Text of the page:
Patient Education: Hip Resurfacing

Hip Resurfacing

An increasingly common alternative to total hip replacement is called hemi-resurfacing. Many surgeons consider this a more conservative procedure that can be less invasive than traditional total hip replacement.

Femoral head resurfacing utilizes a high-strength metal (cobalt chromium) cap that resurfaces the head of the femur and does not require a long metal stem or a socket replacement like total hip replacement.

This conservative procedure makes the technique less invasive than traditional hip replacement surgery. This technique allows for a smaller incision and less bone removal, which can allow you to recover more quickly and with less pain.

The implant can also help prolong or avoid the need for future total hip replacement. However, if you should need total hip replacement in the future, femoral head resurfacing allows your surgeon the ability to perform the procedure with a less-invasive approach.

Benefits of Hip Resurfacing

  • Eliminate or reduce pain
  • Less scar tissue
  • Less removal of tissue and bone
  • Quicker mobility
  • Shorter hospital stay
  • Smaller incision
  • Shorter recovery period
  • Improve quality of life
    • Return to normal activity
    • Low-impact sports and activities

Hip resurfacing is one option available to you and your surgeon. Only your orthopedic surgeon can determine if you are a candidate for this implant or if another type of implant would better suit your unique situation.

Complications

While uncommon, complications can occur during and after surgery. Some complications include infection, blood clots, implant breakage, malalignment, and premature wear. Although implant surgery is extremely successful in most cases, some patients still experience stiffness and pain. No implant will last forever and factors such as the patient’s postoperative activities and weight can affect longevity. Be sure to discuss these and other risks with your surgeon.

Preparing for Surgery

Patients should begin preoperative strengthening exercises to help them prepare for surgery and their recovery. Patients may be given a comprehensive nutrition plan to help ensure optimum health before surgery.

There are many things that your surgeon may do to minimize the potential for complications. Your surgeon may have you see a medical physician before surgery to obtain tests. You may also need to have your dental work up to date and may be shown how to prepare your home to avoid falls.

After Surgery

After surgery, you probably will be hospitalized for 2 to 3 days. During this time, you will receive pain medication and begin physical therapy. It is important to start moving your new hip as soon as possible after surgery to promote blood flow, to regain hip motion, and to facilitate the recovery process. You should be out of bed and walking with crutches or a walker within 24 hours of your surgery. You will be assisted in and out of bed, and you will use support devices such as cane while you are walking.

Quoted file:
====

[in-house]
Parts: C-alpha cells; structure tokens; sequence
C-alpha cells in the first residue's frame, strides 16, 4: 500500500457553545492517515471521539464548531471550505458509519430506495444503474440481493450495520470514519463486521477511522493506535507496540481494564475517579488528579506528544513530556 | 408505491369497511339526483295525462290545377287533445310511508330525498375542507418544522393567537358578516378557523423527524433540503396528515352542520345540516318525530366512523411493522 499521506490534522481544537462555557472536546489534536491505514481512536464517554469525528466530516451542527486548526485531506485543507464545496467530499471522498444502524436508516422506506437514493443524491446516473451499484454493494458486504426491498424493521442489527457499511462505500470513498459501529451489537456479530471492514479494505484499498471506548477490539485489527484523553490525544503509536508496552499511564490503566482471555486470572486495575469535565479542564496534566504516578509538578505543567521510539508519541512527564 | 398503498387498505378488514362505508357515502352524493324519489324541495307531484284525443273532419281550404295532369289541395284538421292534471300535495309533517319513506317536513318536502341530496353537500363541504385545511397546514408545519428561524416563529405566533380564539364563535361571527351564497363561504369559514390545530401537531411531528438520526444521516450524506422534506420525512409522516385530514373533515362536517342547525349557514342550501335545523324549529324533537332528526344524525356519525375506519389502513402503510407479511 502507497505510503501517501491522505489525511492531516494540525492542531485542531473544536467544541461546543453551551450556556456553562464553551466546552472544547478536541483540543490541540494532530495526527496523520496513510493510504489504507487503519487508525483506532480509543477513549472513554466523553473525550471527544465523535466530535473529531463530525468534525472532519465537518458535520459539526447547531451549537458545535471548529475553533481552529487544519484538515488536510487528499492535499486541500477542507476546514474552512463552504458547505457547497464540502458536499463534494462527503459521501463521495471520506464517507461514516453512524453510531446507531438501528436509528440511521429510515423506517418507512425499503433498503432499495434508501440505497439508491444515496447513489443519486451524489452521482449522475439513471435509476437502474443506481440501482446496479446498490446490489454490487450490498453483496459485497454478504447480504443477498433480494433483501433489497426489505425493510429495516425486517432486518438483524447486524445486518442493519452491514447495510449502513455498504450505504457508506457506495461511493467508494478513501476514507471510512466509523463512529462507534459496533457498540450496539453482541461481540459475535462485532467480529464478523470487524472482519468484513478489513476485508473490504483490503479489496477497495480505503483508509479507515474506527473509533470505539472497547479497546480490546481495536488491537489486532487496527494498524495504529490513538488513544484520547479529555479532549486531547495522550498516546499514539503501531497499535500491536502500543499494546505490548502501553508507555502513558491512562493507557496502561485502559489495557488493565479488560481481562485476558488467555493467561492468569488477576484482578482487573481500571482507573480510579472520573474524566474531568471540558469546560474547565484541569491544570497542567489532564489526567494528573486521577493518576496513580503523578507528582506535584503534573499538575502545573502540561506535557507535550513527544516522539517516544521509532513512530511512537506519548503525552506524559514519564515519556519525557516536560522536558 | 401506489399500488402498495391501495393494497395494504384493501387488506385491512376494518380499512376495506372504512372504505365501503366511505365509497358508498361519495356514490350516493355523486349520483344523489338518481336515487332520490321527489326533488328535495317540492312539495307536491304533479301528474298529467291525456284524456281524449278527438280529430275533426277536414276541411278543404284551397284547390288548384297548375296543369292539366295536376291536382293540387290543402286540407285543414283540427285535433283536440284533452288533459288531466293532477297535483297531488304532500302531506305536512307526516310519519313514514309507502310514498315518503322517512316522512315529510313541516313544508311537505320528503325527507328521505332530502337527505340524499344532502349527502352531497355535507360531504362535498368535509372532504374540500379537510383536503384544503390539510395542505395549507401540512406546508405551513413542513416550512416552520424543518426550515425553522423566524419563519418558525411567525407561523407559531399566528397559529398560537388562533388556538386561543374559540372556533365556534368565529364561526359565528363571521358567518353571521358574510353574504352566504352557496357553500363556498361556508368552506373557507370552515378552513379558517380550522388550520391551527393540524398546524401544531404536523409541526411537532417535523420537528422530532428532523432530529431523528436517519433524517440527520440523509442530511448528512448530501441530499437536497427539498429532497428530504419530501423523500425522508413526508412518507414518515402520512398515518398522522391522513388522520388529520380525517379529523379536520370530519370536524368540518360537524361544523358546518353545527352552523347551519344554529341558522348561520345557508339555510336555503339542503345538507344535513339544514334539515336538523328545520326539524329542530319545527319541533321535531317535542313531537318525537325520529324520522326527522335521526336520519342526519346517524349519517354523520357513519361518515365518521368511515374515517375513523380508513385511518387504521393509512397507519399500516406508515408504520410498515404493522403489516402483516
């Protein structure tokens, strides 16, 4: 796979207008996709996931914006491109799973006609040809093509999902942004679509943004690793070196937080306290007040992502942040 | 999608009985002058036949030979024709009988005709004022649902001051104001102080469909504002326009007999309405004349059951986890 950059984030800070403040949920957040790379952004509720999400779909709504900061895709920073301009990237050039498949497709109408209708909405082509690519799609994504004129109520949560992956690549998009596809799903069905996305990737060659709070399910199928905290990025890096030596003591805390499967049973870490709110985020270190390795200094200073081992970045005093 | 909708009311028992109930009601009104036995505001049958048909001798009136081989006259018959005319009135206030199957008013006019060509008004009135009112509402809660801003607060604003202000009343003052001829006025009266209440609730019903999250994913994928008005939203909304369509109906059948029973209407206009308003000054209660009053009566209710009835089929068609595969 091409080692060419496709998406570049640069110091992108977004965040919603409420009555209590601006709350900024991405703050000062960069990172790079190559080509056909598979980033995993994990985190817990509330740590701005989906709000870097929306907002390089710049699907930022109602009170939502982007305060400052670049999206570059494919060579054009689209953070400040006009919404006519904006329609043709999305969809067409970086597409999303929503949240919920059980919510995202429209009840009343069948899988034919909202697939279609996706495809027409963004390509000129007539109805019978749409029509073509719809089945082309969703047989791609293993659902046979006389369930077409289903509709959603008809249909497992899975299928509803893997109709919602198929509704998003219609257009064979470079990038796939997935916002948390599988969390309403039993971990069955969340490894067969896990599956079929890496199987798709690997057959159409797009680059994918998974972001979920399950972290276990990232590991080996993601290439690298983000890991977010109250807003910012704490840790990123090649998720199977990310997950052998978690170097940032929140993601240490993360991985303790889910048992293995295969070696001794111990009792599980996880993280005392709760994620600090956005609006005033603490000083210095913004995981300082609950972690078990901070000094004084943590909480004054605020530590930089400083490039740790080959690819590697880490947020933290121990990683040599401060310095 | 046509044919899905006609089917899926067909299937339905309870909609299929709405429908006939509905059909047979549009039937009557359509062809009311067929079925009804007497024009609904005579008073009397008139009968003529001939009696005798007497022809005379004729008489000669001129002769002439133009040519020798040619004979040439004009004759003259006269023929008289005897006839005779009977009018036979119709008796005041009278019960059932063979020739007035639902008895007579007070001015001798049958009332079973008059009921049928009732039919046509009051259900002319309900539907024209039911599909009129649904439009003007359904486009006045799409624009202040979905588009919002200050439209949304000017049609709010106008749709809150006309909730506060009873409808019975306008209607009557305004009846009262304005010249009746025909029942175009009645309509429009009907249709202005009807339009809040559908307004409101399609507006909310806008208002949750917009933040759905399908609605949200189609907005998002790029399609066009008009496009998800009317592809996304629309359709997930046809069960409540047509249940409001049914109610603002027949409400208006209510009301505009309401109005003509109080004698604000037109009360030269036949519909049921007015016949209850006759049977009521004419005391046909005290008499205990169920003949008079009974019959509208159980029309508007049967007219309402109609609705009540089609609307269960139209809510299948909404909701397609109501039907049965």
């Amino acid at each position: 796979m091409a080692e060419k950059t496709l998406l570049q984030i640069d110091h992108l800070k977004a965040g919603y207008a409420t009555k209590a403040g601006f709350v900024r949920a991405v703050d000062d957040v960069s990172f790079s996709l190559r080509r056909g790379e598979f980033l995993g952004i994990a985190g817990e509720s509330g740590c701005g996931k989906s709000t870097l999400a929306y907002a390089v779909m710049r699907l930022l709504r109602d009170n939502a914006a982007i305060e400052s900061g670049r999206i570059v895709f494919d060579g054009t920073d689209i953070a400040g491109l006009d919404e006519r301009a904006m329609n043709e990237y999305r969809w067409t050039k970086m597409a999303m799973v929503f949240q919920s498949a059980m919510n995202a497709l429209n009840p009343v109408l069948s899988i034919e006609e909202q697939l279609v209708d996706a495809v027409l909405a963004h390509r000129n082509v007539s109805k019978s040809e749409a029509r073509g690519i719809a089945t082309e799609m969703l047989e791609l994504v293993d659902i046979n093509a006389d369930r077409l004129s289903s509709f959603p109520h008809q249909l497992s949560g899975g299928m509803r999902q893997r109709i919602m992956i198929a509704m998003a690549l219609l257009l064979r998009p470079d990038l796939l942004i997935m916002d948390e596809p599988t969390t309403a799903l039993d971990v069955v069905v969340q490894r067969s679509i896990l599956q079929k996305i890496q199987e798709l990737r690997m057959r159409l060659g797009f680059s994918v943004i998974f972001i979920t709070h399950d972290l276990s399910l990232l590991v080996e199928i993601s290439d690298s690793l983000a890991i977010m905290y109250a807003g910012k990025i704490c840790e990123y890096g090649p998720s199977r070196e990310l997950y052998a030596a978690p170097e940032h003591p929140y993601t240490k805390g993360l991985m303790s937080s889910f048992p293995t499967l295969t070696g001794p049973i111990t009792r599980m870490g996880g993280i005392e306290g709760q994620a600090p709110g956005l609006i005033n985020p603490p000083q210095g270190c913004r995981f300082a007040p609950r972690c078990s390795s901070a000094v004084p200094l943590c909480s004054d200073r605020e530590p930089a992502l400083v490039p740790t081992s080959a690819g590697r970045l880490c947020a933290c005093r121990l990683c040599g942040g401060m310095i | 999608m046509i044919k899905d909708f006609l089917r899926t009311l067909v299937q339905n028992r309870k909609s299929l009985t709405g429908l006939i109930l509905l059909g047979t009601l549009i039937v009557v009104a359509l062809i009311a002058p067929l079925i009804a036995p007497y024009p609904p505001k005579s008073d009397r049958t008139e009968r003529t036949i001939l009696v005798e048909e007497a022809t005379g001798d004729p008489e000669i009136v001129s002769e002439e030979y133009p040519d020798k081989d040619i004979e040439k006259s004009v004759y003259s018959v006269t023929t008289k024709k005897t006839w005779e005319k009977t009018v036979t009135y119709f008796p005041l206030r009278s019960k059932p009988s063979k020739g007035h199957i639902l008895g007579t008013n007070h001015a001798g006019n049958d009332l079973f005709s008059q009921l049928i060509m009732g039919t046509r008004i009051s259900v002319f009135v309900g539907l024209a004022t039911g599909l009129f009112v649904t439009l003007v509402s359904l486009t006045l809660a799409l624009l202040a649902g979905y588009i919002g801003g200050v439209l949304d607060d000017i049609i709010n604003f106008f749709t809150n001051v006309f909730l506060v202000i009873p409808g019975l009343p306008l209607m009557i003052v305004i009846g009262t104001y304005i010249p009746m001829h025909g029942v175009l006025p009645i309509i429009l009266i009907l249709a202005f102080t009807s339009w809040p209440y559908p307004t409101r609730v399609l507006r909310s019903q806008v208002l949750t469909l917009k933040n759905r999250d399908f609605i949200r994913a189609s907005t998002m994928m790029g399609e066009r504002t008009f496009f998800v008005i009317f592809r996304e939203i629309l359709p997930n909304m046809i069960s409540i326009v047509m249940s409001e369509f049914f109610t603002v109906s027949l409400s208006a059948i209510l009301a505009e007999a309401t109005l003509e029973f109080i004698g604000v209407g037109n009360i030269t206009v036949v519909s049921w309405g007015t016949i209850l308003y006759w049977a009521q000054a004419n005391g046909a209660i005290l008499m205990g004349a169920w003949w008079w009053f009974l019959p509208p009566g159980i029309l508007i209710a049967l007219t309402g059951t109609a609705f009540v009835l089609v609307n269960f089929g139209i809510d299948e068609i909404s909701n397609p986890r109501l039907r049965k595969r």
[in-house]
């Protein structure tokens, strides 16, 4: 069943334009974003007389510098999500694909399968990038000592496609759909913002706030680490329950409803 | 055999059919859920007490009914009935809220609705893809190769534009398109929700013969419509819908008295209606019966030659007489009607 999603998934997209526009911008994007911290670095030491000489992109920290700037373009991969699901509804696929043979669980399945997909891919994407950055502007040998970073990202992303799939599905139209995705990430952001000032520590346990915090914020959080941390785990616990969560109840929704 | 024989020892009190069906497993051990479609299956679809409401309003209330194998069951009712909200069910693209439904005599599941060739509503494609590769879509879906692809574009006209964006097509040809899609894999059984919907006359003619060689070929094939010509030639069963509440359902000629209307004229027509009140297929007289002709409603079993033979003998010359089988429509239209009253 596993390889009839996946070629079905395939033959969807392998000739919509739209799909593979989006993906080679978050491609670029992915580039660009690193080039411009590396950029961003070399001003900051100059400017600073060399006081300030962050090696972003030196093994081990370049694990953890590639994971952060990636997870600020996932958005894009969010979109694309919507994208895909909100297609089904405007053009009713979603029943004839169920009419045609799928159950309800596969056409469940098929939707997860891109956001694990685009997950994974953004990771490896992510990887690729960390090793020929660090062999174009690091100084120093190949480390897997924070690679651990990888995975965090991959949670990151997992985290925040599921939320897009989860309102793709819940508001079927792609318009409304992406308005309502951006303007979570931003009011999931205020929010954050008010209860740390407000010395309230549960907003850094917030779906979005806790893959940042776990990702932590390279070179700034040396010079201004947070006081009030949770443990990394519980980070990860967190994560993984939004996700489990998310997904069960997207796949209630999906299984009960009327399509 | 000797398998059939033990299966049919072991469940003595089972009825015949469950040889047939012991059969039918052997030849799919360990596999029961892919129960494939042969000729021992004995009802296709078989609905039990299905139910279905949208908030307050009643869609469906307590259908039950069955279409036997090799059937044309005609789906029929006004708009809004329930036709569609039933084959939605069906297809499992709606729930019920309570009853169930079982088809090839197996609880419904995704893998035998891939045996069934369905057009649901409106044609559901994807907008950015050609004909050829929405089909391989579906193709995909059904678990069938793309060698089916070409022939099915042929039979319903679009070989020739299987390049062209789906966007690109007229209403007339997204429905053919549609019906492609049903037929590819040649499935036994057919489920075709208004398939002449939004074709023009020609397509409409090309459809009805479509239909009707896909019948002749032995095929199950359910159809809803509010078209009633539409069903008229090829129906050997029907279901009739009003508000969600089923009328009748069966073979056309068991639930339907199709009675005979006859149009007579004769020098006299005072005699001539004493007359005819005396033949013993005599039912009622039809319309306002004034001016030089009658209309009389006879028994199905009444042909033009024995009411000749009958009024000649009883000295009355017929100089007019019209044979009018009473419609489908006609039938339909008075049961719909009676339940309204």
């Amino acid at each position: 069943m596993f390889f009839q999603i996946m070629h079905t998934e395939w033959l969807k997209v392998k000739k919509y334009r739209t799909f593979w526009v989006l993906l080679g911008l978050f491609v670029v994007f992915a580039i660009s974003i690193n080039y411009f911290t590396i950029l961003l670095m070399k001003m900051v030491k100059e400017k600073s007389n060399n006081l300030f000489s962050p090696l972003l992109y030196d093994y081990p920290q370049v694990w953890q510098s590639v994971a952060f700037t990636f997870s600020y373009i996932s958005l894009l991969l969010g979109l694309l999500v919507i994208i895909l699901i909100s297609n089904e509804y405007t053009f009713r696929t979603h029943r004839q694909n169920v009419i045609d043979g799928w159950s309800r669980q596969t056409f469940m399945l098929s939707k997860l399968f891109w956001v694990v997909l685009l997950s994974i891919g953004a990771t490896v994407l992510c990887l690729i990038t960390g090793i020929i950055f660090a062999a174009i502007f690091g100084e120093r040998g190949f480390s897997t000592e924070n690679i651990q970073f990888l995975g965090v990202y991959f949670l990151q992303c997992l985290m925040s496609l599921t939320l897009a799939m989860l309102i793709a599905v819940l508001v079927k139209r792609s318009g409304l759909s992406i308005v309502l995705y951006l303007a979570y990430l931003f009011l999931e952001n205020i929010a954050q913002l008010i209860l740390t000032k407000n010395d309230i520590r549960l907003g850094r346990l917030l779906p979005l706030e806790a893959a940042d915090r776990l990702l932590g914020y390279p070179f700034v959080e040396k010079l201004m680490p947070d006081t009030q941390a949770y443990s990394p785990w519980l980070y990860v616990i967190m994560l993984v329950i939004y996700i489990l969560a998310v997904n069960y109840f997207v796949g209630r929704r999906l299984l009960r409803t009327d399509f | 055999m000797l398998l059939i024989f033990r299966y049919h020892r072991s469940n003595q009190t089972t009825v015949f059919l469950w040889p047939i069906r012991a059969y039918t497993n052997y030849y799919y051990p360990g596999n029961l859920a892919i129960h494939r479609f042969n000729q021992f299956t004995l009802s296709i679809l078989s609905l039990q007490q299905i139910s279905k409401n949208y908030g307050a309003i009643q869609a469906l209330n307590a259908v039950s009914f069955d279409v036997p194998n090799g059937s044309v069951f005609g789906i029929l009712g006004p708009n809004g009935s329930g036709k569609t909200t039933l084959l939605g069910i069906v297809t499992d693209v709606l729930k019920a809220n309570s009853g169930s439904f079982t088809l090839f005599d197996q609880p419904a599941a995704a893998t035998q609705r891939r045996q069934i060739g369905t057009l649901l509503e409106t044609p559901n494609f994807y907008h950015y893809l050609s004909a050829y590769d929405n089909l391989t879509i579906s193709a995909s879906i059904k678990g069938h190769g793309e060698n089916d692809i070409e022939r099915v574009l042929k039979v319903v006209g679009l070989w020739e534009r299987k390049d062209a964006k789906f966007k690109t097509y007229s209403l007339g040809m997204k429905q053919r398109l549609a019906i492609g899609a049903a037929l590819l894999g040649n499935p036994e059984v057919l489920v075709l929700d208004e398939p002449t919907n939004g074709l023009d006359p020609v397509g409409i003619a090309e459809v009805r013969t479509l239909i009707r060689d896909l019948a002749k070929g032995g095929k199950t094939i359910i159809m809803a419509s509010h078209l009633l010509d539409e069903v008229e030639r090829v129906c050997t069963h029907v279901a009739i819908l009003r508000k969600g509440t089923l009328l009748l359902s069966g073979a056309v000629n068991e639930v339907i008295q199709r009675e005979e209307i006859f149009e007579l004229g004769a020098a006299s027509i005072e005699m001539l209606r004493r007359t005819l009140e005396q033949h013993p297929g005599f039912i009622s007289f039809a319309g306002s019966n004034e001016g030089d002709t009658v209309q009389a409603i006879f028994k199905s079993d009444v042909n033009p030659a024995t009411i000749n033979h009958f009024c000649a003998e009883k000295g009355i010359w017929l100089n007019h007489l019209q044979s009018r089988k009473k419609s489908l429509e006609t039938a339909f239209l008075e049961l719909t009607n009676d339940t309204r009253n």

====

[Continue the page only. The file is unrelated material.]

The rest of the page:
Before you leave the hospital, your therapist will show you a variety of exercises designed to help you regain mobility and strength in your hip. You should be able to perform these exercises on your own at home. You will be shown how to safely climb and descend stairs, how to get into and out of a seated position, and how to care for your hip once you return home.

At home, it is important to continue with your exercises as your physician has instructed. It is a good idea to enlist the help of friends or family to help you once you do return home.

After Surgery Femoral Head Resurfacing Implant

Recovery

Every person’s recovery time will vary, but most people should be able to drive 1 to 2 weeks, garden after 3 to 4 weeks, and golf about 6 to 8 weeks after surgery. Your surgeon will tell you when you can return to these activities and will also tell you which activities to avoid.

You will typically not be allowed to participate in high-impact activities or contact sports. These types of activities place extreme pressure on the hip joint, which could lead to complications.

 

All patient education materials are provided by OrthoPatientEd.com and have been reviewed by our Advisory Board of leading Orthopedic Surgeons to ensure accuracy. All materials are provided for informational purposes only and are not intended to be a substitute for medical advice from your orthopedic surgeon. Any medical decisions should be made after consulting a qualified physician.
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